Telecommunications services in Nigeria has come a long way. From queuing up to make a call to the influx of radio-like antenna-device telephones, mobile network coverage in the country has not only become fast but also much cheaper. However, the issue of network penetration and coverage is still battling the country. Residents of the metropolis, such as in Lagos, Abuja, Port Harcourt and other major cities, may not feel the impact of this because they live at the heart of commercial activities.
Frequent travelers know not to rely on their network, especially in transit and when they travel to a remote area. This is now a concern for the House of Representatives in Nigeria. The legislative chamber began an inquiry into the state of telecommunications service delivery in Nigeria on May 9, 2023. Speaking at the first public hearing on the matter organized by the House Ad hoc Committee, the Speaker of the House, Femi Gbajabiamila, said the house was concerned that some areas in the country have no access to mobile services.
Mobile coverage hits 92.3% of Nigeria’s landmass.
MTN Nigeria announced in April 2023 that mobile telephony coverage has reached 92.3 percent of the entire landmass of Nigeria. This is largely on the second generation (2G) network, which has been championed by the company. MTN’s investment in infrastructure is put at over N3.9 trillion. Specifically, the telecommunications firm said it has 2G population coverage of 92.3 percent, followed by 3G reach of 83.6 percent and 4G coverage of 79.1 percent. As of February 2023, the Nigerian Communications Commission (NCC) said Nigeria’s telephone density is 119 percent and operators have connected 325 million lines, 227 million of which are active.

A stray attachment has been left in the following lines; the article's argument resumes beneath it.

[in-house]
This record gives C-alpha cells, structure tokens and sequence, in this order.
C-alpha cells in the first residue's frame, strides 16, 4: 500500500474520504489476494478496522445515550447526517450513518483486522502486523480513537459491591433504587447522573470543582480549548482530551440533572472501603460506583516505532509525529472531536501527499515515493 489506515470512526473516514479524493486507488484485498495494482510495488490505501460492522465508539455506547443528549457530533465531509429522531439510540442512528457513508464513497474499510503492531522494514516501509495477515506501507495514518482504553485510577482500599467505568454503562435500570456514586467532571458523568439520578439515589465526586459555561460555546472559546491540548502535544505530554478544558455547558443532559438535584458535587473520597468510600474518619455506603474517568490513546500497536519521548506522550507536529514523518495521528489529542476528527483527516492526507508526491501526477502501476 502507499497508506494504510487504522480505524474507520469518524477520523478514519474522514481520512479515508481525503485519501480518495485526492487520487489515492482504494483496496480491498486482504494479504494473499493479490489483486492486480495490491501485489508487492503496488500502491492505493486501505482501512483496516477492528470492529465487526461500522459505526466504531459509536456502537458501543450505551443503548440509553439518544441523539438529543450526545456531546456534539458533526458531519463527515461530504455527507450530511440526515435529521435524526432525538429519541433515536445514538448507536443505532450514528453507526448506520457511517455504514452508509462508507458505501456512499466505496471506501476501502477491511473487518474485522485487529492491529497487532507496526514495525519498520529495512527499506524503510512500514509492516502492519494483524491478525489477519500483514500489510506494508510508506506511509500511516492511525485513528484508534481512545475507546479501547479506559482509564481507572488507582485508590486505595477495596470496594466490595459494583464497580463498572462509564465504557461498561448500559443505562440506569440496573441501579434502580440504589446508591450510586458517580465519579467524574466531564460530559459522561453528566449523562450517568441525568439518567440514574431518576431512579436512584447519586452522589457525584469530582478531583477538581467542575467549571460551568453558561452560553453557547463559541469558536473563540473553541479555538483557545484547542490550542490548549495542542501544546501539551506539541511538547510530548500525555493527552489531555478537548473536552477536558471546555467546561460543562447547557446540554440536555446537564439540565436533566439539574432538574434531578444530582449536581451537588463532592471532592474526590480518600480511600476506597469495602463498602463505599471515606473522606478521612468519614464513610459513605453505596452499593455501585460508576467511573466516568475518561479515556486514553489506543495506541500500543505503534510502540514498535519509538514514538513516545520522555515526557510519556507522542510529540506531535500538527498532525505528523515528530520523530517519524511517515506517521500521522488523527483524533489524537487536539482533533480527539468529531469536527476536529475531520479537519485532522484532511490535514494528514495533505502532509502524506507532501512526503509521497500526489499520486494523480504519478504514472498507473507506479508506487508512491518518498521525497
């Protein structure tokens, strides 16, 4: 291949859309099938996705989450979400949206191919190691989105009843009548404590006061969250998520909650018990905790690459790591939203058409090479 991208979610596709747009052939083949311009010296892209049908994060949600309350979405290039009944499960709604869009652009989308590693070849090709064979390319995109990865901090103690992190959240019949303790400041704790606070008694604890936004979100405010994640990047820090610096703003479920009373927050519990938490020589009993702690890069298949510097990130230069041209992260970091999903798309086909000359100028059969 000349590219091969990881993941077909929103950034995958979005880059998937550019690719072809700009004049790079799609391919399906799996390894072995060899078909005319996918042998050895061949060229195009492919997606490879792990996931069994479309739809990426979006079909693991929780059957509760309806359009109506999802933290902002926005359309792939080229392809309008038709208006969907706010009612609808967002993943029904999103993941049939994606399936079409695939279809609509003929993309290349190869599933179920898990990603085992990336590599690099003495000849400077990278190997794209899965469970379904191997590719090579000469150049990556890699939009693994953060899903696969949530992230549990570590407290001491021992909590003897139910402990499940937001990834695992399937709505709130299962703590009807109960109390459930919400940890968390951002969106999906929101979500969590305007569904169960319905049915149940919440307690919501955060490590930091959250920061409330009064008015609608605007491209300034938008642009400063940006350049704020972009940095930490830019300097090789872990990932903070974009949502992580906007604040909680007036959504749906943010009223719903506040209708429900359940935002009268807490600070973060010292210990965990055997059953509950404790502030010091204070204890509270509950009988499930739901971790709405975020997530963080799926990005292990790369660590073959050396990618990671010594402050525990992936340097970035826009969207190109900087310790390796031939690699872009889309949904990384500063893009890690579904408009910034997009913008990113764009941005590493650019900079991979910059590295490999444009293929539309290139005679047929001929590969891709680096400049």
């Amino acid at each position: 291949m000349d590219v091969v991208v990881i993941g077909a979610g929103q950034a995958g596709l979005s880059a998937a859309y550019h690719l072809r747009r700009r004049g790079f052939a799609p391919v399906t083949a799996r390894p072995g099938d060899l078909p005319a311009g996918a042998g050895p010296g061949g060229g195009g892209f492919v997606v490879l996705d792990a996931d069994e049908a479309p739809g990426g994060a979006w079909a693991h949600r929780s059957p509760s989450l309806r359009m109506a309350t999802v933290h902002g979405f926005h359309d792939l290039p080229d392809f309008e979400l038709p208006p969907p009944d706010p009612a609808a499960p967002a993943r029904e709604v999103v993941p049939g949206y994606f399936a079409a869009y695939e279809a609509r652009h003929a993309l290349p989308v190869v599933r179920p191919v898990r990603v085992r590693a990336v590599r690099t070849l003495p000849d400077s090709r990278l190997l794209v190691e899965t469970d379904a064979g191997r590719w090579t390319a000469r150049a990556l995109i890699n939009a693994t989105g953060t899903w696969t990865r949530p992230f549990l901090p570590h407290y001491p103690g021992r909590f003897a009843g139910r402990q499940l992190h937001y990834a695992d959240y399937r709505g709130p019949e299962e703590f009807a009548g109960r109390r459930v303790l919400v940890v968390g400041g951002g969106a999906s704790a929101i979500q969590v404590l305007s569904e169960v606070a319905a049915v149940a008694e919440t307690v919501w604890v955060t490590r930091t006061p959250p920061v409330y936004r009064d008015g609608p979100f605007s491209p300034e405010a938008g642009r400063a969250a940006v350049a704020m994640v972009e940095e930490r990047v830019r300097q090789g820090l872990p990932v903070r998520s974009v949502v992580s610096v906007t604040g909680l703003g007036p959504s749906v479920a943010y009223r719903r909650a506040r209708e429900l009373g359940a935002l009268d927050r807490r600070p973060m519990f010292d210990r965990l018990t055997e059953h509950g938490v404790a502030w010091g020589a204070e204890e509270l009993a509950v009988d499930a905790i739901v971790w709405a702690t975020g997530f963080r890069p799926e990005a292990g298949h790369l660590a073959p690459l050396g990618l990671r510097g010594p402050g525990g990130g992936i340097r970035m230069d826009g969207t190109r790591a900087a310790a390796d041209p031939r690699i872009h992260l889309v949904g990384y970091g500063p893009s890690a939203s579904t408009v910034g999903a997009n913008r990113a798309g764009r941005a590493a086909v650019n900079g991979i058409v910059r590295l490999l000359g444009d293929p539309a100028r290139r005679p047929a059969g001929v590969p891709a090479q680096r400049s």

Gbajabiamila said the House Committee is investigating why the NCC failed to promote widespread availability and usage of mobile services nationwide. The committee is also investigating the total accruals into the Universal Service Provision Fund as well as its expenditures since inception. Although Nigeria’s telecommunications sector is one of the largest in Africa and it contributes immensely to the economy and lives of millions of Nigerians, most rural communities have no access to it.
There is consideration for rural dwellers in the country.
Gbajabiamila noted that telecoms infrastructure is concentrated in urban areas. “It is critical to note that it is not only people residing in urban areas that have the right to telecommunications.” He said that consideration should be extended to rural dwellers. The NCC, as the regulator, also needs to ensure proactiveness in ensuring qualitative and efficient services are offered by the telecommunication operators. They have become necessary and vital to Nigeria’s economic development because they provide the infrastructural backbone for the digital economy that drives development.
Earlier, the chairman of the committee, Rep. Bamidele Salam (PDP-Osun), said that the hearing was to investigate why mobile telecommunications coverage was not as widespread as envisaged by the NCC Act. The mandate of the NCC is established in the NCC Act 2003, which was signed into law by former president Chief Olusegun Obasanjo. One of the objectives of the agency is to promote the provision of modern, universal, efficient, reliable, affordable and easily accessible communications services and the widest range thereof throughout Nigeria.
Parliament interested in how regulators would bridge access gap.
In addition to the parliament’s interest in the steps taken so far by the regulators to bridge the access gap, especially in underserved and unserved areas, the chairman said that the committee will also probe the total accruals into the Universal Service Provision Fund as well as its expenditures since inception. By house resolution, major stakeholders in this industry have been contacted and invited to come and make presentations in the hearing. The member of the legislative chamber hoped that the main purpose of the committee is achieved after the set three days.